Last year provided hope and empowerment for so many Americans who committed to a presidential candidate offering a renewed dedication to the diversity of his constituency. This pattern transcended the executive branch as the nation chose to elect a record number of diverse congressional officials. When President Biden nominated Pete Buttigieg as US Secretary of Transportation, who was confirmed by Congress, it was a landmark decision as it marked the first openly gay member of a presidential cabinet. This moment redefines an institutional picture of leadership and paves a path for minorities to leadership positions internationally. Thus, with the power in progressive and capable hands, there is room for sweeping federal legislation that recognizes the innate and beautiful sexual and gender composition of these 50 states.


President Biden’s statement to prioritize human rights provided an opportunistic stance on how American standards may impart global change. In this address, the president identified his intention to “stand up to bullies and once more put human rights at the center of America’s engagement with the world.” This position on domestic, and in turn global, suffrage demands to be supported by policy and executive statements that solidify lasting change, not only for these communities residing within our borders but those outside as well.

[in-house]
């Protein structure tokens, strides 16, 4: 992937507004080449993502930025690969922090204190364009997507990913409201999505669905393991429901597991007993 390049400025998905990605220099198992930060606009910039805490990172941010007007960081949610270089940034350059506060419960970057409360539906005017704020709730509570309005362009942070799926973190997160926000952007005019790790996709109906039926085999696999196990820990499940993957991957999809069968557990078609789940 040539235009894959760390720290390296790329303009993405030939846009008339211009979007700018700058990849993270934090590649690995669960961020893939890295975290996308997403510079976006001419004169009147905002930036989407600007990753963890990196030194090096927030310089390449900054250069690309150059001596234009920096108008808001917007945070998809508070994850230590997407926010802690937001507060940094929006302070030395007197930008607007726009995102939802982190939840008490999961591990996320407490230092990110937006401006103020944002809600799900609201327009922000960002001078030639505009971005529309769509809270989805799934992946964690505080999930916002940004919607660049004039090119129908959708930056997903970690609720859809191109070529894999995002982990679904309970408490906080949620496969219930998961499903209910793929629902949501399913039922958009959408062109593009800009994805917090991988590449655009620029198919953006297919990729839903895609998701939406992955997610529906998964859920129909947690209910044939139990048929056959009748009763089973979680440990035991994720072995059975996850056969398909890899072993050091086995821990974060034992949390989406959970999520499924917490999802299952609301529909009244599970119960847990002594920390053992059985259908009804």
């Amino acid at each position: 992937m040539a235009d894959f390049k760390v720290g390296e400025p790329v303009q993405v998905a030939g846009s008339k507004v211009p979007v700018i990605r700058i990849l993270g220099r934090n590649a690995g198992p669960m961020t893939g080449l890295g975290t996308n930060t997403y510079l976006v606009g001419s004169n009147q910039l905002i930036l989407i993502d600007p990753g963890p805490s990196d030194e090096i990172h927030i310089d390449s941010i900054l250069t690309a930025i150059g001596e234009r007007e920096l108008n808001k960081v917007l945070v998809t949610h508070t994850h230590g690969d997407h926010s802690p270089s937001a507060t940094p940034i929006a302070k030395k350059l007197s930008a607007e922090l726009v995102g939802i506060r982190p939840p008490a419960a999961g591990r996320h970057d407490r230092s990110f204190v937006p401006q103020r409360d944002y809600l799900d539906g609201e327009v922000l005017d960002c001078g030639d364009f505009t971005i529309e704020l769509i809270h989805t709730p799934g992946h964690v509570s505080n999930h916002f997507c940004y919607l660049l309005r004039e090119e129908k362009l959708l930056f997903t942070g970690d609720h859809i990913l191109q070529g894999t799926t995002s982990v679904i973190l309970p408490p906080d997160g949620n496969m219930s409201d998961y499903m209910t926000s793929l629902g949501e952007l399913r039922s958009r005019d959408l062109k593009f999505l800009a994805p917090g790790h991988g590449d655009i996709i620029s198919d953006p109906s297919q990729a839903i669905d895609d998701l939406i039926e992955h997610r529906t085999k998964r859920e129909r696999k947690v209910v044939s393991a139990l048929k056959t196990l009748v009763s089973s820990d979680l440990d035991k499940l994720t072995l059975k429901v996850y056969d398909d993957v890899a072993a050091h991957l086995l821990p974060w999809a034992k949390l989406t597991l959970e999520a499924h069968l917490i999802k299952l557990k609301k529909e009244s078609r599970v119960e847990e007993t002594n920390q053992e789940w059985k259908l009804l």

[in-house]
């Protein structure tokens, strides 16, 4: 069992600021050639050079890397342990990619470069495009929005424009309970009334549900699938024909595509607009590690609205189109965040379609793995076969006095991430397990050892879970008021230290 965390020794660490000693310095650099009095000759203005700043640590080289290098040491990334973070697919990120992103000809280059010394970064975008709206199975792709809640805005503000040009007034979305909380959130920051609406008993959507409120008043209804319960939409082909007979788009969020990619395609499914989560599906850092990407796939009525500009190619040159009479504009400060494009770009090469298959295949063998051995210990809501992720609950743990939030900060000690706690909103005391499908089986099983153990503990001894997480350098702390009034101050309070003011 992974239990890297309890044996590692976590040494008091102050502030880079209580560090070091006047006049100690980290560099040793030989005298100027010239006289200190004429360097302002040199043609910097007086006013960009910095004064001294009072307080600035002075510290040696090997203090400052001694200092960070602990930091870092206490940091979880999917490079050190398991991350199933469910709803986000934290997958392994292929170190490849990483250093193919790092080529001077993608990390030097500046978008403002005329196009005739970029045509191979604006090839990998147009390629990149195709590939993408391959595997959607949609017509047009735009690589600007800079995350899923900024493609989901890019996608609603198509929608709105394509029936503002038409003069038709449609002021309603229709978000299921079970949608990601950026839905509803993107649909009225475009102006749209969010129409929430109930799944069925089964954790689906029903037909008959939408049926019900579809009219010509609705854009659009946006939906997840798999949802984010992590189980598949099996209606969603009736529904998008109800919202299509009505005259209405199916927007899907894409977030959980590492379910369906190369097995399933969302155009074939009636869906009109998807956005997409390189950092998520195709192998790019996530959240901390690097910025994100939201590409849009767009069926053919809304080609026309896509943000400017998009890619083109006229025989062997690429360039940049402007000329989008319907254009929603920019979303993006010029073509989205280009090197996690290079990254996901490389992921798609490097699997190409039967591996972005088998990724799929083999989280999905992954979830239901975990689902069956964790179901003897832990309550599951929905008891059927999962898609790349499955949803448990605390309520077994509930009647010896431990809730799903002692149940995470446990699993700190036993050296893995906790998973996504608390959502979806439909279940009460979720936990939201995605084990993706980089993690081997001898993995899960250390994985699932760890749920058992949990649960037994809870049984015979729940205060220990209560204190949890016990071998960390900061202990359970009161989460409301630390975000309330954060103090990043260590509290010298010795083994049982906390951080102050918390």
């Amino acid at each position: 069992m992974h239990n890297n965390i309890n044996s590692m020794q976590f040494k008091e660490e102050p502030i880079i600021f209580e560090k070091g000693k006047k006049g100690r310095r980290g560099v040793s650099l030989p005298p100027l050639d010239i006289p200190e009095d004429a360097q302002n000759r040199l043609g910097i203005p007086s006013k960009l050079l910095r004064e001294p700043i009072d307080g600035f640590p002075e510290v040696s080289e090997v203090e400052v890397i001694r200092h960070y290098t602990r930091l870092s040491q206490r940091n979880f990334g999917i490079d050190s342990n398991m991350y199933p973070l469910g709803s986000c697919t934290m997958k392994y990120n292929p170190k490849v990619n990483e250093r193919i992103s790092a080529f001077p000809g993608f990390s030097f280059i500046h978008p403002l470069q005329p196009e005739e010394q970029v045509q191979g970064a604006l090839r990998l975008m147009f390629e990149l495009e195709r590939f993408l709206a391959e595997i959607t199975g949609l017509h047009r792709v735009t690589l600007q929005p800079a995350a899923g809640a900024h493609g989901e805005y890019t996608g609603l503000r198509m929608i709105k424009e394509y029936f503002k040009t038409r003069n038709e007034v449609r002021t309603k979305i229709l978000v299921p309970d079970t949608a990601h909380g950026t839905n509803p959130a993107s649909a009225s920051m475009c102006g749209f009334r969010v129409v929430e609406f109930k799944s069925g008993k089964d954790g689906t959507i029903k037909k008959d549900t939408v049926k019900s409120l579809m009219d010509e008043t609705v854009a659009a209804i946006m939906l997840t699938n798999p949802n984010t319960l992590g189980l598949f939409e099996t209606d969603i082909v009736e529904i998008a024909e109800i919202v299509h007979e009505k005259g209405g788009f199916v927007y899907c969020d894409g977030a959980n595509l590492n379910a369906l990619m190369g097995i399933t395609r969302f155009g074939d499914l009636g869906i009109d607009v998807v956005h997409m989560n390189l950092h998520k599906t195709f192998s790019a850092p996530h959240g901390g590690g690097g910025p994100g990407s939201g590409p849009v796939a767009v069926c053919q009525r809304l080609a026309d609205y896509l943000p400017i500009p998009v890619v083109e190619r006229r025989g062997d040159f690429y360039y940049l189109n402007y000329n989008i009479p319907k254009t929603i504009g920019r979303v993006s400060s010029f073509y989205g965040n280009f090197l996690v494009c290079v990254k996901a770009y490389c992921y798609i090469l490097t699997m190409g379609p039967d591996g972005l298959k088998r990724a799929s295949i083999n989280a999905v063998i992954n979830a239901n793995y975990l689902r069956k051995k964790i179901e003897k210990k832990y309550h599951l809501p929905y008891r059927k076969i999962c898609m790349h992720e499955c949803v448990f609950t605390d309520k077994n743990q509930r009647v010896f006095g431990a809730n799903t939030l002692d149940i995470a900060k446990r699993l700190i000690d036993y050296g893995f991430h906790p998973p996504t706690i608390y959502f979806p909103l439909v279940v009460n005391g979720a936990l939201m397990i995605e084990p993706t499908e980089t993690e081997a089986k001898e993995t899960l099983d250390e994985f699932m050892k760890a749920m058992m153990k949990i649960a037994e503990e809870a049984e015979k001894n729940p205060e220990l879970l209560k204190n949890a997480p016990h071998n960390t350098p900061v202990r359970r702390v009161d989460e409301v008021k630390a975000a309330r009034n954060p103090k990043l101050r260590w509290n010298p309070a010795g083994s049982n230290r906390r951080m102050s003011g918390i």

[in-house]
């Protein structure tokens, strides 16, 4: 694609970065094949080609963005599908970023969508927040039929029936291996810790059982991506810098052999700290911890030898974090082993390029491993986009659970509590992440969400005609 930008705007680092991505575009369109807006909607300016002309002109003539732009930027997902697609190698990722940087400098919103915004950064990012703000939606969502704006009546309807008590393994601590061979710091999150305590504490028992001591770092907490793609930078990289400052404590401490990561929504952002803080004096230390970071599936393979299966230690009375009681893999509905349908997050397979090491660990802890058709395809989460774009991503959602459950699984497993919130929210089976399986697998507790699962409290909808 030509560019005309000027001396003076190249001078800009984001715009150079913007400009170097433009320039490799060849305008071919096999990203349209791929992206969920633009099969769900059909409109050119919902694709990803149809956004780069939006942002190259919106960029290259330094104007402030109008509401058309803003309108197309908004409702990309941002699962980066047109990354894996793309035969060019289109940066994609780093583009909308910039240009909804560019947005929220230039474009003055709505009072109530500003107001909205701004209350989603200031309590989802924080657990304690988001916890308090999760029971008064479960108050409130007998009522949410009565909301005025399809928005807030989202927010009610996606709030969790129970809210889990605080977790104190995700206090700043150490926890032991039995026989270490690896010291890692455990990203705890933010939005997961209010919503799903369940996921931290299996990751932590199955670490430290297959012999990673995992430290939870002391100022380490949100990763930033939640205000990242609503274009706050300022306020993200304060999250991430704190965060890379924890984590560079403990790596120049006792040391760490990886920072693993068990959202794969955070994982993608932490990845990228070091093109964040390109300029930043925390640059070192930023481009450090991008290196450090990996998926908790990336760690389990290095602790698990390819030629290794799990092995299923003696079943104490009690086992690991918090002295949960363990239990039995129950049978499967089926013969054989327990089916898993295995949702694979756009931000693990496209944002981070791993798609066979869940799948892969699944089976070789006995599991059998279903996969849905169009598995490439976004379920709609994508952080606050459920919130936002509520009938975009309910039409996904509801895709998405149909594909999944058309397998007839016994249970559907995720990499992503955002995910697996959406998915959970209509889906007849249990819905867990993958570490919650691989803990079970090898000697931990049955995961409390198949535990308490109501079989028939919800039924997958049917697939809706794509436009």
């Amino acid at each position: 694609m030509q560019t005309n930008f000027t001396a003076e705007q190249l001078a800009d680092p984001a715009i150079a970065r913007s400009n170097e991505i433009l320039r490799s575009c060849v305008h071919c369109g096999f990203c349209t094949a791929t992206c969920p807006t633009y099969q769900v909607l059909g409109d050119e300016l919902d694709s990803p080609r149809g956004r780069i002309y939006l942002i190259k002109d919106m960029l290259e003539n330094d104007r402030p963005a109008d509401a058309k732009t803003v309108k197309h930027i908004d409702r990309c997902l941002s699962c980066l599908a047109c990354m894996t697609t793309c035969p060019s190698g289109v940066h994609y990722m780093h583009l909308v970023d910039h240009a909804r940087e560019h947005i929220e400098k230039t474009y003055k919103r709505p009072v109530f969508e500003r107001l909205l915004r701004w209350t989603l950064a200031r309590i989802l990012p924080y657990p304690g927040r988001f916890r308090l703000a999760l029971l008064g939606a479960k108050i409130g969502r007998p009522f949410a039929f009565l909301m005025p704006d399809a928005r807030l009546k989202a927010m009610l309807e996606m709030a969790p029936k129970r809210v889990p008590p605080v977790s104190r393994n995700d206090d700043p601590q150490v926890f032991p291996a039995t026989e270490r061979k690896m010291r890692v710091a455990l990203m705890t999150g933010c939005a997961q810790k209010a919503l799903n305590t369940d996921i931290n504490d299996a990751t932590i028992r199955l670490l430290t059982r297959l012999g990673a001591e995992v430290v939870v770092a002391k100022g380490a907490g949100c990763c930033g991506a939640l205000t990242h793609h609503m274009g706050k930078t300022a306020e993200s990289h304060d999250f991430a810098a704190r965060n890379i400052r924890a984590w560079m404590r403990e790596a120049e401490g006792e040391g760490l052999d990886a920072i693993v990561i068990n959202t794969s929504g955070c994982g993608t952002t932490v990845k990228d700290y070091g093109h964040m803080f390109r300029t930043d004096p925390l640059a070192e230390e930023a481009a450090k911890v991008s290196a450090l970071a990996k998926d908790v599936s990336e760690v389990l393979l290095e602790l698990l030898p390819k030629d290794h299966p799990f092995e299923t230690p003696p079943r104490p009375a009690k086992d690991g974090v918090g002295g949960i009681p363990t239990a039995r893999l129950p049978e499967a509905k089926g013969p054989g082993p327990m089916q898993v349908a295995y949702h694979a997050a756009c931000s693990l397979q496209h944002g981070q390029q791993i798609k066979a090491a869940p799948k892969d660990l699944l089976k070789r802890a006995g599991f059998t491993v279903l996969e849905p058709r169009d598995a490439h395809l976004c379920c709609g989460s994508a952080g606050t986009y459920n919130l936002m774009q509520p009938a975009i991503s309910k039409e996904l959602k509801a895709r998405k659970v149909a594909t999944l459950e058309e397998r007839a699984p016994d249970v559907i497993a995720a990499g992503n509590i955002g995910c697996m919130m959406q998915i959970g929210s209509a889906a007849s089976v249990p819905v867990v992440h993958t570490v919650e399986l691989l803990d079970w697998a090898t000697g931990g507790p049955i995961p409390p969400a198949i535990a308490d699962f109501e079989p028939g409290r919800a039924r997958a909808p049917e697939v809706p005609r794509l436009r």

Through trial and test, America waits with anticipation for a day when promises are kept, freedom is unconditional, and sexual expression is not systematically repressed. It’s time for Congress to pass the Equality Act.

It is not only Americans who sit on the edge of their seats under this new tone of leadership but also the 70 countries where homosexuality is still considered criminal activity. America’s self-imposed exceptionalist foreign policy platform brags about its ability to moderate human rights violations but still has not committed to an international movement toward normalizing and uplifting sexual minorities — a movement that should have been propelled by a historic Supreme Court ruling, Obergefell v. Hodges, where leadership decided a marriage license was enough of a resolution to change bias and homophobic institutions. While Obergefell v. Hodges legalized same-sex marriage, a lot still needs to be done to serve justice. Queer Americans deserve to be safe while walking on our streets, welcome in our businesses, and provided equitable opportunity in our education and housing systems.